How are regulations like WEEE and ROHS in Europe affecting manufacturers in the U.S.?

Grossman: Most companies are complying with these international directives. It doesn't make financial sense to make a product that you can sell in Copenhagen but can’t sell in New York.

What’s the U.S. doing about e-waste?

Grossman: Right now we have no national legislation governing how high tech electronic components are produced or disposed of. In this country, local governments are responsible for solid waste. There have been dozens of pieces of state legislation governing e-waste, but only a half dozen of them are truly substantive and involve banning things with display screens or, as in the case of Washington and Maine and also Maryland, require producers to be involved in some of the product takeback.

Were the vendors willing to talk to you about e-waste?

Grossman: I was pretty naïve about how forthcoming manufacturers would be. It's just a competitive industry, so proprietary. One of my disappointments was how I wasn’t able to go on site and see what was going on. In the end I was able to talk to everyone I wanted to, but it wasn’t as easy as I thought it would be.

How good are the vendor takeback programs?

Grossman: They're all fully engaged in making these environmental improvements. All have takeback programs. They’re very controlled about the information they're willing to share.

What do you think about the federal government's response so far?

Grossman: I think they've been extremely slow to act and not anywhere near as aggressive to coming to grips about the exporting of e-waste to developing countries. The attitude is hoping that industry will help solve the problem. I think there is so much stuff that could slip through the cracks that anything that is entirely voluntary probably won’t work.

  • Read Fontecchio's article on data center managers' reaction to the e-waste problem.
  • On a related topic, check out Giles Slade's Made to Break: Technology and Obsolescence in America

  • Tuesday, July 18, 2006

    Server industry silent on e-Waste

    The big four server vendors -- IBM, HP, Sun and Dell -- have all declined to comment on the topic of e-Waste by varying degrees.'s news writer Mark Fontecchio is currently reporting on how data center managers are dealing with the glut of server hardware they are turning over year after year. In the course of his reporting, Fontecchio has repeatedly tried to get the view from the hardware vendors with little success.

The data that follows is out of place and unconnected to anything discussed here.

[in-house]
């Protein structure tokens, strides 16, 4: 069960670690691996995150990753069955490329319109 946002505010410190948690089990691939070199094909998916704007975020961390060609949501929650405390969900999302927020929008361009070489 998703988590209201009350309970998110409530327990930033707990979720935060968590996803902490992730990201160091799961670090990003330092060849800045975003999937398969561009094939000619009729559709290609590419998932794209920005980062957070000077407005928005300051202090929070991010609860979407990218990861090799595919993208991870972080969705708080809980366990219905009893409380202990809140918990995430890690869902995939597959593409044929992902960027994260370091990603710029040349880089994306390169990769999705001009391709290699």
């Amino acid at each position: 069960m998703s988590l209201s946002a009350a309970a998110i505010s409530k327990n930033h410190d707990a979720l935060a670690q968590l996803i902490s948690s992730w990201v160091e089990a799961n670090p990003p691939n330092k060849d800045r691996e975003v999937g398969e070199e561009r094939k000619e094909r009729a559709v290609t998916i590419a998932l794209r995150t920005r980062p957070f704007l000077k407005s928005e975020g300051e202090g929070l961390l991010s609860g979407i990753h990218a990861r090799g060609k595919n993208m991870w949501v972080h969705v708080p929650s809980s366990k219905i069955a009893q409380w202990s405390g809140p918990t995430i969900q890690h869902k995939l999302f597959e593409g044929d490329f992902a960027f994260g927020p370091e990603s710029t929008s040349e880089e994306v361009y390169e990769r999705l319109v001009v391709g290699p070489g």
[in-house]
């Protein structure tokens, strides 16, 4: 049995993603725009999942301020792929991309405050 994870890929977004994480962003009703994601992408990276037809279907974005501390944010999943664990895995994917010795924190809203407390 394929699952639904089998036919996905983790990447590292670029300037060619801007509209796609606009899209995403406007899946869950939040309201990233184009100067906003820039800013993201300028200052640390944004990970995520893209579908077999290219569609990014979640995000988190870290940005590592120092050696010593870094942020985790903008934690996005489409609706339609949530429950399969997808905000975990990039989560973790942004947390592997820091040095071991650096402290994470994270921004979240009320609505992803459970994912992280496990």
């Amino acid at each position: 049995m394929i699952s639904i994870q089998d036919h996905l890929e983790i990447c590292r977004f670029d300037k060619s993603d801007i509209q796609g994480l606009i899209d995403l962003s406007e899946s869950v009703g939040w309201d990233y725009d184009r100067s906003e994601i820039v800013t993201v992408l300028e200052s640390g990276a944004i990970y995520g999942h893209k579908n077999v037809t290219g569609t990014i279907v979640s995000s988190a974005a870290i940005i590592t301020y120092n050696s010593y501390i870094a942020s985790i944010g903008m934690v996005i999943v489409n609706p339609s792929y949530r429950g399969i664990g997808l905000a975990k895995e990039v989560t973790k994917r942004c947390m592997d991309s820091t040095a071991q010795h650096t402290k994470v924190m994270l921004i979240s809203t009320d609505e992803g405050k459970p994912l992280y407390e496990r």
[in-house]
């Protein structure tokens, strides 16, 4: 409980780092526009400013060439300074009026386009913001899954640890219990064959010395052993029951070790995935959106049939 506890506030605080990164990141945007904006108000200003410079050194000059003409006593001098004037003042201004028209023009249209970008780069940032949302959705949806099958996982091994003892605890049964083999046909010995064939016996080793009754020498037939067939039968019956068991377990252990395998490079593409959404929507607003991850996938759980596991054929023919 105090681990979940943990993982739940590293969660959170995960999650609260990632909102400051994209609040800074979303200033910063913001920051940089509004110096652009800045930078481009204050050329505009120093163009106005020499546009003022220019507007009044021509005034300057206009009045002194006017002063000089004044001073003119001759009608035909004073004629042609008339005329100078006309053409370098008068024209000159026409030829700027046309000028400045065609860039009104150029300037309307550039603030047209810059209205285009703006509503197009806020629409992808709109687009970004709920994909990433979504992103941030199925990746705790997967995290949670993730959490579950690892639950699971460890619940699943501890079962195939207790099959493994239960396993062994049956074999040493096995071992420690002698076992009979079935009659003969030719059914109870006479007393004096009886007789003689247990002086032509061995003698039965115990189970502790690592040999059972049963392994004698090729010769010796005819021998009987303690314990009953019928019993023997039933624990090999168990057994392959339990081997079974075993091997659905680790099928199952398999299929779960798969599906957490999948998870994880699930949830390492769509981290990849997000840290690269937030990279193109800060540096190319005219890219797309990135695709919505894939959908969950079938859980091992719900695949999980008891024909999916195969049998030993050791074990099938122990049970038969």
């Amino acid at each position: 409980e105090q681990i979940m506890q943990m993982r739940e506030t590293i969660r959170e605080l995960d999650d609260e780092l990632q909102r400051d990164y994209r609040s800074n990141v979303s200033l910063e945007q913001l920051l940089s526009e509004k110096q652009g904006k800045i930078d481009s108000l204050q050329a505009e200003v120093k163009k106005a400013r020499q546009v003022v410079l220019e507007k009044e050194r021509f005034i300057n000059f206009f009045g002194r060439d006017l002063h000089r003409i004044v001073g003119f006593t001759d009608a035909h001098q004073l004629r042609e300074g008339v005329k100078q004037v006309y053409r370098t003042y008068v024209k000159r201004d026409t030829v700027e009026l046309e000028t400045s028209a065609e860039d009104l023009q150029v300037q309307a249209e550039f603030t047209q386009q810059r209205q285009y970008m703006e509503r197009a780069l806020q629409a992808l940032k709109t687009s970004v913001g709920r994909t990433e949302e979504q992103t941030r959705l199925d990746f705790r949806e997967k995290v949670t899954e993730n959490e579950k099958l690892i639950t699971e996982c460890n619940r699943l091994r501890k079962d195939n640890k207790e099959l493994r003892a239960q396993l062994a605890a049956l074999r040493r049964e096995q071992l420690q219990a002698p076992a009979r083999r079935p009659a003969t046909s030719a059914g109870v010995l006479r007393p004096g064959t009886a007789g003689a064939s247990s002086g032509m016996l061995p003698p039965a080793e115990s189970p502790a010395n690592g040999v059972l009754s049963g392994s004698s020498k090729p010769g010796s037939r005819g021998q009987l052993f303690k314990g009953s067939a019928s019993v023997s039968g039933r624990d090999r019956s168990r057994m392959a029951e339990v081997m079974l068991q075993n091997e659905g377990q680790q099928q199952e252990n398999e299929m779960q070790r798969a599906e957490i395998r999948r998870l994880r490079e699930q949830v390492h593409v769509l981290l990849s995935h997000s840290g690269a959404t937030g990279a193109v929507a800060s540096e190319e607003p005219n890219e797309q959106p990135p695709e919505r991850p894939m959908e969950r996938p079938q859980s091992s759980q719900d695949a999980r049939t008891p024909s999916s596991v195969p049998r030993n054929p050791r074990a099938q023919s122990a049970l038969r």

• Sun Microsystems offered a lengthy prepared statement, but was unable to do a Q&A due to scheduling.
  • A non-technical Dell spokesperson offered a 90 second soundbite.
  • IBM refused to comment for "legal reasons".
  • And HP’s representative declined to even return e-mails.

    While all of these companies provide recycling take-back programs, they are not especially interested in dialogue.

    Has recycling server hardware become a larger part of your data center operations? What impact do you see legislation like Europe's WEEE and RoHS Directive having on server manufacturing? Will efforts in the U.S. congress be able to tie individual states' initiatives together under a federal regulation? Please send us your feedback.

    More on e-Waste:
  • HP’s hardware recycling info
  • IBM’s hardware recycling info
  • Sun Microsystems’ recycling info
  • Dell’s hardware recycling info
  • Wikipedia article on e-Waste
  • Wired tackles e-Waste

  • Wednesday, July 12, 2006

    The modern mainframe

    With so much code running on big iron, it's hard to imagine mainframes ever going away. These apps are often business critical, but they could use a facelift. So what's the best option? Hear it from mainframe expert Wayne Kernochan, who addresses this issue in his roadmap to mainframe application modernization.

    Sun x64 server news

    This week Sun Microsystems did a major hardware rollout with a high performance rack server, a return to blade servers and a major storage update. focused on the server end of the Sun annoucnement and covered the Thumper release.

    This marks Sun's first foray back into the blade server space after the product line flopped a few years ago. The company has gained ground on competitors in the x64 space lately according to analysts. Sun offers specs on the new x64 offerings on its Web site.